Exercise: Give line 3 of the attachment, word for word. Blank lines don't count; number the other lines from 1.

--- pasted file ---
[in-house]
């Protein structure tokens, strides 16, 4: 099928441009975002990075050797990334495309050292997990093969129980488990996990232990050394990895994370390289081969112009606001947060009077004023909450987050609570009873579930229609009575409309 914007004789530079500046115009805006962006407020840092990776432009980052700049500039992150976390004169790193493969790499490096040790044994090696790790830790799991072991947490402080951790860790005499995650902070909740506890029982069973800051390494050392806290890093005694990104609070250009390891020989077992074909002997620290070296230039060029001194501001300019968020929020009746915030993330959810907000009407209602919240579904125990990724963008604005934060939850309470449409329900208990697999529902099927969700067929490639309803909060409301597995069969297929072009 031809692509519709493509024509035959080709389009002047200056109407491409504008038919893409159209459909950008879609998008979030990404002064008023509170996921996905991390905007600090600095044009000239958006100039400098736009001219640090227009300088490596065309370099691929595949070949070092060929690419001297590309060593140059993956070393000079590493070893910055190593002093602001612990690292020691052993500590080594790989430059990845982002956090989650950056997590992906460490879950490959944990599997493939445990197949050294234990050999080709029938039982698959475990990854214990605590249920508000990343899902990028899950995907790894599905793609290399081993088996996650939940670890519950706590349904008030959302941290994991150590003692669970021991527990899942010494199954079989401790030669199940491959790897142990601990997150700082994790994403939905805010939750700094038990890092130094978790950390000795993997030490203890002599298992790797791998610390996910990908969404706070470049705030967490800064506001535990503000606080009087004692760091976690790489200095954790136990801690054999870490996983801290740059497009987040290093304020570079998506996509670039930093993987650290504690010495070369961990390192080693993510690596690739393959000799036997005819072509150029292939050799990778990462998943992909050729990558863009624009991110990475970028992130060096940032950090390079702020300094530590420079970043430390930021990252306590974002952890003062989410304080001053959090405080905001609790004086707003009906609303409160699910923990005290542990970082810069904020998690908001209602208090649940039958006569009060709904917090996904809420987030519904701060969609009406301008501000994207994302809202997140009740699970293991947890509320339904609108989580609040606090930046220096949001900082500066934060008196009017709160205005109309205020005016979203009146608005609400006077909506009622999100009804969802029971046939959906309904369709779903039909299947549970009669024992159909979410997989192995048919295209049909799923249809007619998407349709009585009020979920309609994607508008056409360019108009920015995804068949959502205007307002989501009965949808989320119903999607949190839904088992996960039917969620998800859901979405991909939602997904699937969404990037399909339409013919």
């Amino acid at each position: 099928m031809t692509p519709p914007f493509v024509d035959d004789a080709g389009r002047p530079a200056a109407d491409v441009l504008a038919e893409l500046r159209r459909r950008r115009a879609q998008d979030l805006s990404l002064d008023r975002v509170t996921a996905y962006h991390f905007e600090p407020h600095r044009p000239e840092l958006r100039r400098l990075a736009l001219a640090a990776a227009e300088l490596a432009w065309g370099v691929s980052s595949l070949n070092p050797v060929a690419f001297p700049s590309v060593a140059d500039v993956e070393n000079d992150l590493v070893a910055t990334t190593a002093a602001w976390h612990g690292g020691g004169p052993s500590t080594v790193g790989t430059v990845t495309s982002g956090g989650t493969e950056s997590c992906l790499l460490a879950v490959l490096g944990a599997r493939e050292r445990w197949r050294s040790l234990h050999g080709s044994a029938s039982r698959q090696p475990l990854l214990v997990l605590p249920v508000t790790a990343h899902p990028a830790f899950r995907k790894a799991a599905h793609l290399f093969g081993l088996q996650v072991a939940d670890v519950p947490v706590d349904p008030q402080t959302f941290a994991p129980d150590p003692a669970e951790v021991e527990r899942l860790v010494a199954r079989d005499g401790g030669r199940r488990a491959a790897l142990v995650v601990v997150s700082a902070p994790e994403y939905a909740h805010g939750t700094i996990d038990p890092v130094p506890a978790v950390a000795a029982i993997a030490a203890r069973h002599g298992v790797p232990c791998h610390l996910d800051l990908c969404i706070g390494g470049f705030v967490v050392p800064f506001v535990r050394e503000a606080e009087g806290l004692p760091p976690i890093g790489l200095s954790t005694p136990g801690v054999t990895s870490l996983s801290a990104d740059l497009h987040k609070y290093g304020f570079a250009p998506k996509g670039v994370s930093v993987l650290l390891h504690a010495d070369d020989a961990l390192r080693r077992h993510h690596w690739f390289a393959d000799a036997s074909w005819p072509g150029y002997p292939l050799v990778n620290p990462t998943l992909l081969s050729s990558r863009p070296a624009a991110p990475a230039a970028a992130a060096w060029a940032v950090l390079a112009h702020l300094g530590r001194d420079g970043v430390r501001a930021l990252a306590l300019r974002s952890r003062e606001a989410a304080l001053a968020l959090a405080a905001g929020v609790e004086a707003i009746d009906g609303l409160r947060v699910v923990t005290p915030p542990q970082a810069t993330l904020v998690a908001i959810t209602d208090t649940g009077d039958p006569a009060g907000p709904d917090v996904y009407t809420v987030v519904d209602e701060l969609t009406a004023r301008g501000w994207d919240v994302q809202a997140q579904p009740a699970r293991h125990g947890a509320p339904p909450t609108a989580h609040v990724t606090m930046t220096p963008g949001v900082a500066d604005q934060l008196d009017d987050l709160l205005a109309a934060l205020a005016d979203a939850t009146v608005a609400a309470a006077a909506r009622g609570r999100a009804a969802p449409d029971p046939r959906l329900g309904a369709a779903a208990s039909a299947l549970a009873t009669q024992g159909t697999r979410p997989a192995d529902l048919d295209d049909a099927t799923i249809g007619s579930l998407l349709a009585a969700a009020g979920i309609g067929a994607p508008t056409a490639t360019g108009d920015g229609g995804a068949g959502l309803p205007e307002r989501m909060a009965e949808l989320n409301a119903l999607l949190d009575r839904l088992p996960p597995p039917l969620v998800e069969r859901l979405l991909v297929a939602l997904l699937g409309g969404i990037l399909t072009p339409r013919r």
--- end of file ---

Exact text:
């Amino acid at each position: 099928m031809t692509p519709p914007f493509v024509d035959d004789a080709g389009r002047p530079a200056a109407d491409v441009l504008a038919e893409l500046r159209r459909r950008r115009a879609q998008d979030l805006s990404l002064d008023r975002v509170t996921a996905y962006h991390f905007e600090p407020h600095r044009p000239e840092l958006r100039r400098l990075a736009l001219a640090a990776a227009e300088l490596a432009w065309g370099v691929s980052s595949l070949n070092p050797v060929a690419f001297p700049s590309v060593a140059d500039v993956e070393n000079d992150l590493v070893a910055t990334t190593a002093a602001w976390h612990g690292g020691g004169p052993s500590t080594v790193g790989t430059v990845t495309s982002g956090g989650t493969e950056s997590c992906l790499l460490a879950v490959l490096g944990a599997r493939e050292r445990w197949r050294s040790l234990h050999g080709s044994a029938s039982r698959q090696p475990l990854l214990v997990l605590p249920v508000t790790a990343h899902p990028a830790f899950r995907k790894a799991a599905h793609l290399f093969g081993l088996q996650v072991a939940d670890v519950p947490v706590d349904p008030q402080t959302f941290a994991p129980d150590p003692a669970e951790v021991e527990r899942l860790v010494a199954r079989d005499g401790g030669r199940r488990a491959a790897l142990v995650v601990v997150s700082a902070p994790e994403y939905a909740h805010g939750t700094i996990d038990p890092v130094p506890a978790v950390a000795a029982i993997a030490a203890r069973h002599g298992v790797p232990c791998h610390l996910d800051l990908c969404i706070g390494g470049f705030v967490v050392p800064f506001v535990r050394e503000a606080e009087g806290l004692p760091p976690i890093g790489l200095s954790t005694p136990g801690v054999t990895s870490l996983s801290a990104d740059l497009h987040k609070y290093g304020f570079a250009p998506k996509g670039v994370s930093v993987l650290l390891h504690a010495d070369d020989a961990l390192r080693r077992h993510h690596w690739f390289a393959d000799a036997s074909w005819p072509g150029y002997p292939l050799v990778n620290p990462t998943l992909l081969s050729s990558r863009p070296a624009a991110p990475a230039a970028a992130a060096w060029a940032v950090l390079a112009h702020l300094g530590r001194d420079g970043v430390r501001a930021l990252a306590l300019r974002s952890r003062e606001a989410a304080l001053a968020l959090a405080a905001g929020v609790e004086a707003i009746d009906g609303l409160r947060v699910v923990t005290p915030p542990q970082a810069t993330l904020v998690a908001i959810t209602d208090t649940g009077d039958p006569a009060g907000p709904d917090v996904y009407t809420v987030v519904d209602e701060l969609t009406a004023r301008g501000w994207d919240v994302q809202a997140q579904p009740a699970r293991h125990g947890a509320p339904p909450t609108a989580h609040v990724t606090m930046t220096p963008g949001v900082a500066d604005q934060l008196d009017d987050l709160l205005a109309a934060l205020a005016d979203a939850t009146v608005a609400a309470a006077a909506r009622g609570r999100a009804a969802p449409d029971p046939r959906l329900g309904a369709a779903a208990s039909a299947l549970a009873t009669q024992g159909t697999r979410p997989a192995d529902l048919d295209d049909a099927t799923i249809g007619s579930l998407l349709a009585a969700a009020g979920i309609g067929a994607p508008t056409a490639t360019g108009d920015g229609g995804a068949g959502l309803p205007e307002r989501m909060a009965e949808l989320n409301a119903l999607l949190d009575r839904l088992p996960p597995p039917l969620v998800e069969r859901l979405l991909v297929a939602l997904l699937g409309g969404i990037l399909t072009p339409r013919r």